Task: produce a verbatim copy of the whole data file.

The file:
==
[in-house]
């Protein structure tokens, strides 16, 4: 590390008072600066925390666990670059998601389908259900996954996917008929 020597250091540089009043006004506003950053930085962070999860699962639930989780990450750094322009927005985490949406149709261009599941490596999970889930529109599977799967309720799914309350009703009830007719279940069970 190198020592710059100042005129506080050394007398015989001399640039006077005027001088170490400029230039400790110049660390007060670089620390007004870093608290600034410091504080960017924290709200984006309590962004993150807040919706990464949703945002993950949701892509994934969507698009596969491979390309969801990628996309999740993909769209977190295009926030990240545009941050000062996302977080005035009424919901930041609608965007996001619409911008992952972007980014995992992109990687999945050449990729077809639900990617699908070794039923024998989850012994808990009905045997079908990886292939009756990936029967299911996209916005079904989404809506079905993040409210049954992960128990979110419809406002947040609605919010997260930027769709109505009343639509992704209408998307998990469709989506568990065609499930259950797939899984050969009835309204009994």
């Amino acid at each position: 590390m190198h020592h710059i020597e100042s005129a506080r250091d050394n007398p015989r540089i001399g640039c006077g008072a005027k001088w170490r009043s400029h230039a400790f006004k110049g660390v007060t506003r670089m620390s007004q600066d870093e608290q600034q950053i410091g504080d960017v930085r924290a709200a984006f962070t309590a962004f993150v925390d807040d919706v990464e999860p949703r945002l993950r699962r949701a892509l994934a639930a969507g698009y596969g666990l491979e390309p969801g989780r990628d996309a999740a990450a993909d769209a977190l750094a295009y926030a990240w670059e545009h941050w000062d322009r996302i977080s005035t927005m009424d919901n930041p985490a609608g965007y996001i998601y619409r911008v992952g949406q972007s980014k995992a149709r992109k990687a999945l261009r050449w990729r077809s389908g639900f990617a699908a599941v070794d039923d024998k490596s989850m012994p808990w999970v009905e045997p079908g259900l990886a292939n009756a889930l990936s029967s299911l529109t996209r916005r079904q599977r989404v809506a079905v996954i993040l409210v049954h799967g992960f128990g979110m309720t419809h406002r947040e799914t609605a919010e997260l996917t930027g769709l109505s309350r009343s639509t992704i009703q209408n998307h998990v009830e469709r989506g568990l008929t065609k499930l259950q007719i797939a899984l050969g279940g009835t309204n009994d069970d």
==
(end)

[in-house]
């Protein structure tokens, strides 16, 4: 590390008072600066925390666990670059998601389908259900996954996917008929 020597250091540089009043006004506003950053930085962070999860699962639930989780990450750094322009927005985490949406149709261009599941490596999970889930529109599977799967309720799914309350009703009830007719279940069970 190198020592710059100042005129506080050394007398015989001399640039006077005027001088170490400029230039400790110049660390007060670089620390007004870093608290600034410091504080960017924290709200984006309590962004993150807040919706990464949703945002993950949701892509994934969507698009596969491979390309969801990628996309999740993909769209977190295009926030990240545009941050000062996302977080005035009424919901930041609608965007996001619409911008992952972007980014995992992109990687999945050449990729077809639900990617699908070794039923024998989850012994808990009905045997079908990886292939009756990936029967299911996209916005079904989404809506079905993040409210049954992960128990979110419809406002947040609605919010997260930027769709109505009343639509992704209408998307998990469709989506568990065609499930259950797939899984050969009835309204009994």
């Amino acid at each position: 590390m190198h020592h710059i020597e100042s005129a506080r250091d050394n007398p015989r540089i001399g640039c006077g008072a005027k001088w170490r009043s400029h230039a400790f006004k110049g660390v007060t506003r670089m620390s007004q600066d870093e608290q600034q950053i410091g504080d960017v930085r924290a709200a984006f962070t309590a962004f993150v925390d807040d919706v990464e999860p949703r945002l993950r699962r949701a892509l994934a639930a969507g698009y596969g666990l491979e390309p969801g989780r990628d996309a999740a990450a993909d769209a977190l750094a295009y926030a990240w670059e545009h941050w000062d322009r996302i977080s005035t927005m009424d919901n930041p985490a609608g965007y996001i998601y619409r911008v992952g949406q972007s980014k995992a149709r992109k990687a999945l261009r050449w990729r077809s389908g639900f990617a699908a599941v070794d039923d024998k490596s989850m012994p808990w999970v009905e045997p079908g259900l990886a292939n009756a889930l990936s029967s299911l529109t996209r916005r079904q599977r989404v809506a079905v996954i993040l409210v049954h799967g992960f128990g979110m309720t419809h406002r947040e799914t609605a919010e997260l996917t930027g769709l109505s309350r009343s639509t992704i009703q209408n998307h998990v009830e469709r989506g568990l008929t065609k499930l259950q007719i797939a899984l050969g279940g009835t309204n009994d069970d």